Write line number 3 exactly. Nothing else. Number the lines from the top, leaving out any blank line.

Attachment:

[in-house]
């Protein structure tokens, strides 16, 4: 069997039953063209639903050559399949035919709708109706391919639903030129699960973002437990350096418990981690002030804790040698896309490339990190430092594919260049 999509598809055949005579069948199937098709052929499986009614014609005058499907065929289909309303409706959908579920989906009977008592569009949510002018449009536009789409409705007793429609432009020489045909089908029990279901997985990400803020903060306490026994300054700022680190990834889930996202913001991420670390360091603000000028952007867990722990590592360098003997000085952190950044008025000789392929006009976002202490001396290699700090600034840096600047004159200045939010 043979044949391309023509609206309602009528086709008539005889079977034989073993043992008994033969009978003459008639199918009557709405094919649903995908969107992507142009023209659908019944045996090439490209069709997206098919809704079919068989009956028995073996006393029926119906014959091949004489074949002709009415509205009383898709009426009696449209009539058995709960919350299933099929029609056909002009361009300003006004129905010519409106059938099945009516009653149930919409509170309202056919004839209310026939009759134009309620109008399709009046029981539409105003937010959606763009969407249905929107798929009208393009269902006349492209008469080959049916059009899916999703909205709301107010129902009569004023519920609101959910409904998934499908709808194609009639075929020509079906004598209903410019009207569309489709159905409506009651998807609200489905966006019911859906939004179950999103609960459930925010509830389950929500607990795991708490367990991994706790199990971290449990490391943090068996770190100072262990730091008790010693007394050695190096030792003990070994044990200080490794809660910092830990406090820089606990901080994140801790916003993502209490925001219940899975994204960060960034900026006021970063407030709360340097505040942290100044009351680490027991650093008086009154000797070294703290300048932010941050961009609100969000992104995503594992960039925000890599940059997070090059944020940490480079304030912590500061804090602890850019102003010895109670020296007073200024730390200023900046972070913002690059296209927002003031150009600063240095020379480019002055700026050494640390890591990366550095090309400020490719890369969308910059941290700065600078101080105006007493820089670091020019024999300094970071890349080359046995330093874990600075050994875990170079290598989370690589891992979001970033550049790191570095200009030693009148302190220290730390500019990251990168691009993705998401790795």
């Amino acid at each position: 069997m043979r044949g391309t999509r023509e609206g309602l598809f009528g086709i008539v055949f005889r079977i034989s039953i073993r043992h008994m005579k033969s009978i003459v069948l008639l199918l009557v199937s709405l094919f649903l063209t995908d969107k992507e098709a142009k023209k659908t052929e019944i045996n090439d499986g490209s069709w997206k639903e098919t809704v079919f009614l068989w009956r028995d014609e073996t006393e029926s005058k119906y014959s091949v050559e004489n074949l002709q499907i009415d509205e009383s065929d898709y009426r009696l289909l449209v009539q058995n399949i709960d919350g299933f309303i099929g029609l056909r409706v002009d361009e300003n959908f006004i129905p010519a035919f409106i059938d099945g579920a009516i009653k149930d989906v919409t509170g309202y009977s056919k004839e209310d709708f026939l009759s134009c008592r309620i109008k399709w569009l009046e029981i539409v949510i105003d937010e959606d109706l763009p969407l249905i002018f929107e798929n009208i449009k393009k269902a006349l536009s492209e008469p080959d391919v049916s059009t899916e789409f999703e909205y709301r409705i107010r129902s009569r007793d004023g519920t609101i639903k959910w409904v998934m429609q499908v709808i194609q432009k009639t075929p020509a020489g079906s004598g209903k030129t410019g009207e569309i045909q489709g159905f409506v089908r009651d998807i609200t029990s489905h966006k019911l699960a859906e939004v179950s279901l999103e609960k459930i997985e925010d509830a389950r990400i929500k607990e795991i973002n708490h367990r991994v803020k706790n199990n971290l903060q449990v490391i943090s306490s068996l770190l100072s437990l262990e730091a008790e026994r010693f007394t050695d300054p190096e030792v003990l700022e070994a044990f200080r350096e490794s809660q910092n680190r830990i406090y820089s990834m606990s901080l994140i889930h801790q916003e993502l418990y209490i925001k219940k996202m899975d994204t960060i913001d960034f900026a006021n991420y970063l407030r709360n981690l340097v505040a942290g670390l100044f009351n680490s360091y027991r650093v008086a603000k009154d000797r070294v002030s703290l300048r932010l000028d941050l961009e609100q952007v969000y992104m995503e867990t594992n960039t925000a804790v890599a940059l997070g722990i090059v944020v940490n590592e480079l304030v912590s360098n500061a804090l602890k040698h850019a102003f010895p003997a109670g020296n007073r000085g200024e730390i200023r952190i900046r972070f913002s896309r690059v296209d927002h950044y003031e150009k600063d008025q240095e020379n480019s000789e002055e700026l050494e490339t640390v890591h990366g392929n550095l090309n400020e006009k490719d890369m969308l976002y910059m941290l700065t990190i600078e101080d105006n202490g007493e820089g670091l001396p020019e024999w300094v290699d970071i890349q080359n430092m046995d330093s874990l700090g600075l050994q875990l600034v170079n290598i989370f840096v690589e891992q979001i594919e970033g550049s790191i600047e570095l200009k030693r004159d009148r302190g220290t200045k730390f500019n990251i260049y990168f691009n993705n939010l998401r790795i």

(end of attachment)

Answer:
């Amino acid at each position: 069997m043979r044949g391309t999509r023509e609206g309602l598809f009528g086709i008539v055949f005889r079977i034989s039953i073993r043992h008994m005579k033969s009978i003459v069948l008639l199918l009557v199937s709405l094919f649903l063209t995908d969107k992507e098709a142009k023209k659908t052929e019944i045996n090439d499986g490209s069709w997206k639903e098919t809704v079919f009614l068989w009956r028995d014609e073996t006393e029926s005058k119906y014959s091949v050559e004489n074949l002709q499907i009415d509205e009383s065929d898709y009426r009696l289909l449209v009539q058995n399949i709960d919350g299933f309303i099929g029609l056909r409706v002009d361009e300003n959908f006004i129905p010519a035919f409106i059938d099945g579920a009516i009653k149930d989906v919409t509170g309202y009977s056919k004839e209310d709708f026939l009759s134009c008592r309620i109008k399709w569009l009046e029981i539409v949510i105003d937010e959606d109706l763009p969407l249905i002018f929107e798929n009208i449009k393009k269902a006349l536009s492209e008469p080959d391919v049916s059009t899916e789409f999703e909205y709301r409705i107010r129902s009569r007793d004023g519920t609101i639903k959910w409904v998934m429609q499908v709808i194609q432009k009639t075929p020509a020489g079906s004598g209903k030129t410019g009207e569309i045909q489709g159905f409506v089908r009651d998807i609200t029990s489905h966006k019911l699960a859906e939004v179950s279901l999103e609960k459930i997985e925010d509830a389950r990400i929500k607990e795991i973002n708490h367990r991994v803020k706790n199990n971290l903060q449990v490391i943090s306490s068996l770190l100072s437990l262990e730091a008790e026994r010693f007394t050695d300054p190096e030792v003990l700022e070994a044990f200080r350096e490794s809660q910092n680190r830990i406090y820089s990834m606990s901080l994140i889930h801790q916003e993502l418990y209490i925001k219940k996202m899975d994204t960060i913001d960034f900026a006021n991420y970063l407030r709360n981690l340097v505040a942290g670390l100044f009351n680490s360091y027991r650093v008086a603000k009154d000797r070294v002030s703290l300048r932010l000028d941050l961009e609100q952007v969000y992104m995503e867990t594992n960039t925000a804790v890599a940059l997070g722990i090059v944020v940490n590592e480079l304030v912590s360098n500061a804090l602890k040698h850019a102003f010895p003997a109670g020296n007073r000085g200024e730390i200023r952190i900046r972070f913002s896309r690059v296209d927002h950044y003031e150009k600063d008025q240095e020379n480019s000789e002055e700026l050494e490339t640390v890591h990366g392929n550095l090309n400020e006009k490719d890369m969308l976002y910059m941290l700065t990190i600078e101080d105006n202490g007493e820089g670091l001396p020019e024999w300094v290699d970071i890349q080359n430092m046995d330093s874990l700090g600075l050994q875990l600034v170079n290598i989370f840096v690589e891992q979001i594919e970033g550049s790191i600047e570095l200009k030693r004159d009148r302190g220290t200045k730390f500019n990251i260049y990168f691009n993705n939010l998401r790795i």